For anyone worrying that China is going to take over after we’ve all eaten ourselves into oblivion and blown the defense budget in what remains of Iraq, there is hope. Unbeknownst to the couch-ridden masses, America has a powerful core, a national equivalent of SEAL Team 6. It is strong, it is invincible, it is the Terminator, the offensive line of the Patriots, and the surliest toll collector on the Mass. Pike rolled into one. It is the hard underbelly of the fitness elite: those who engage in extreme athletic competitions like Tough Mudder and Spartan Race.
So you ran the Boston Marathon in under three hours? Meh, these men and women say. There was no barbed wire to crawl under, no flaming pit to jump over; you just ran down a city street, bathed in admiration. What’s the challenge in that? Where’s the electro-shock treatment? What, no 3,000-foot ascent? Slacker.
The rise of extreme obstacle racing — Tough Mudder and Spartan each expect an estimated 1 million participants this year — is a welcome aberration in a nation that appears doomed to expire of abdominal flab. A predictable extension of the running boom, it gestated at the finish lines of marathons and 10Ks. The weekend warriors cried, “Now what?”
When Harvard Business School grad Will Dean, the Mark Zuckerberg of the fitness industry, envisioned Tough Mudder, he understood not just viral marketing but the philosophy of William James: “The strenuous life tastes better.” Not much is strenuous about modern life, and when primal urges go unmet in the urban savanna, a vital thing withers. For a people to function, loins must be girded. Extreme competitors get this.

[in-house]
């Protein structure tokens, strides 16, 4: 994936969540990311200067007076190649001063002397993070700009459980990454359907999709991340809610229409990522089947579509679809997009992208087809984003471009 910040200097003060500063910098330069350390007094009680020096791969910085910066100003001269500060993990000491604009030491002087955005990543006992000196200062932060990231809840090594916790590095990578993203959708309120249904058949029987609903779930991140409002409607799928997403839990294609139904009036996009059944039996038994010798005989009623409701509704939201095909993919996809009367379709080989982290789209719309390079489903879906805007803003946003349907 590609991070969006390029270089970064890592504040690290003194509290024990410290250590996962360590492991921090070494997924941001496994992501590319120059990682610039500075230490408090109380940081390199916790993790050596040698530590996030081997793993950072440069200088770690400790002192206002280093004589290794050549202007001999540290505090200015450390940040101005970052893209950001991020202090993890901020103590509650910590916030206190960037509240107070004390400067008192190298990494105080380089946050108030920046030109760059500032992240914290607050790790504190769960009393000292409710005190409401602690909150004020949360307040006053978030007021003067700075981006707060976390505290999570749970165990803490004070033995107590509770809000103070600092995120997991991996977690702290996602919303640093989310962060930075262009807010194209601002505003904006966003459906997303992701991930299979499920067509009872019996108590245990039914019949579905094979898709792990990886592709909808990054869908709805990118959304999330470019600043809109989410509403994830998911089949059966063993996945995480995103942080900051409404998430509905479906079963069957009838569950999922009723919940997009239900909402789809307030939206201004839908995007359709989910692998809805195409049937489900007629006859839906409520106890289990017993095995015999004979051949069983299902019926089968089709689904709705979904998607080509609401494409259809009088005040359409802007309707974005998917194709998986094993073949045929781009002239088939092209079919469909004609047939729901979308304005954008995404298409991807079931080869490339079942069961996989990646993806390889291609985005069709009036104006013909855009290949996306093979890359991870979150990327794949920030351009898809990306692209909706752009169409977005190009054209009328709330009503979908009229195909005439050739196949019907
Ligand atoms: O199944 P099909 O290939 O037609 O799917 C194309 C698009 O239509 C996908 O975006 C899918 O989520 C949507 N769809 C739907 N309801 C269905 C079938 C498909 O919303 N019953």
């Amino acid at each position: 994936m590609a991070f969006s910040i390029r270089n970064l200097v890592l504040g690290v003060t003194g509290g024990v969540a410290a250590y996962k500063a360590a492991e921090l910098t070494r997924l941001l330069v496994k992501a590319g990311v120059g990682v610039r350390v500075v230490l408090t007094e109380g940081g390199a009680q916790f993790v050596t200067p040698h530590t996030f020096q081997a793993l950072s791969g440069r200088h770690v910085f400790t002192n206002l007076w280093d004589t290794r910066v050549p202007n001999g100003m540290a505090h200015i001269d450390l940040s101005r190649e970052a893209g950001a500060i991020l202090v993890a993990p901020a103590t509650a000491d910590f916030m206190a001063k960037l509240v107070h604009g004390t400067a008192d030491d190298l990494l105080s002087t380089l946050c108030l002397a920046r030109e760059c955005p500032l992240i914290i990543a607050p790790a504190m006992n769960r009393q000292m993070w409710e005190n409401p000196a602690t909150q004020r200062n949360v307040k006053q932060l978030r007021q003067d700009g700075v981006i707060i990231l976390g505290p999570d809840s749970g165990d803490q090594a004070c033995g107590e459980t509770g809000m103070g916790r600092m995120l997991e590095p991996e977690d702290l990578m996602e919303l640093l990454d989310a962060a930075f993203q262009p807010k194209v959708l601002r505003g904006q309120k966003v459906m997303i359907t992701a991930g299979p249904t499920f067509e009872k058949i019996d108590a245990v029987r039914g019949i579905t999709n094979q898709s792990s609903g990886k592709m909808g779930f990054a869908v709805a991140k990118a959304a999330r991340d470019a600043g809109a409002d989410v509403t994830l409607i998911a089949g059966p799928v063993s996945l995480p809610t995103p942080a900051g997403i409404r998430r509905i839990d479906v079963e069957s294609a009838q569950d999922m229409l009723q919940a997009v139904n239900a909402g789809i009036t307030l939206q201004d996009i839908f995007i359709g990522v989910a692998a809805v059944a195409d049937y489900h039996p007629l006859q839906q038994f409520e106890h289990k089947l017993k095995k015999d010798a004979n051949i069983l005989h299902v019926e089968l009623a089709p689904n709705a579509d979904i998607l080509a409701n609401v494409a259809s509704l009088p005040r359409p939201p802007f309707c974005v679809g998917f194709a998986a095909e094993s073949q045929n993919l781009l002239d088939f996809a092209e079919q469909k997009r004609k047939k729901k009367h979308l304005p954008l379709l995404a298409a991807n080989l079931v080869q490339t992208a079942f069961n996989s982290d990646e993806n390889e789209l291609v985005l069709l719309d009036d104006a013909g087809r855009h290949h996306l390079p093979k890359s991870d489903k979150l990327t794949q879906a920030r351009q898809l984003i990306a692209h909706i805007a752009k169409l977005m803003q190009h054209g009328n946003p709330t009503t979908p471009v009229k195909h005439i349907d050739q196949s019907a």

From a distance, the phenomenon invites ridicule. Consider the Tough Mudder tribe, whose idea of a rollicking good time is an all-night relay carrying 40 pounds of bricks, a plunge into ice called an “Arctic Enema,” and a slide that deposits the competitor in licking flames, a human grill called “Fire in Your Hole.” For all this, the Tough Mudders who endure receive orange headbands that evoke a certain ’80s movie, “Flashdance,” and its attendant song, “Maniac.” Seems fitting.
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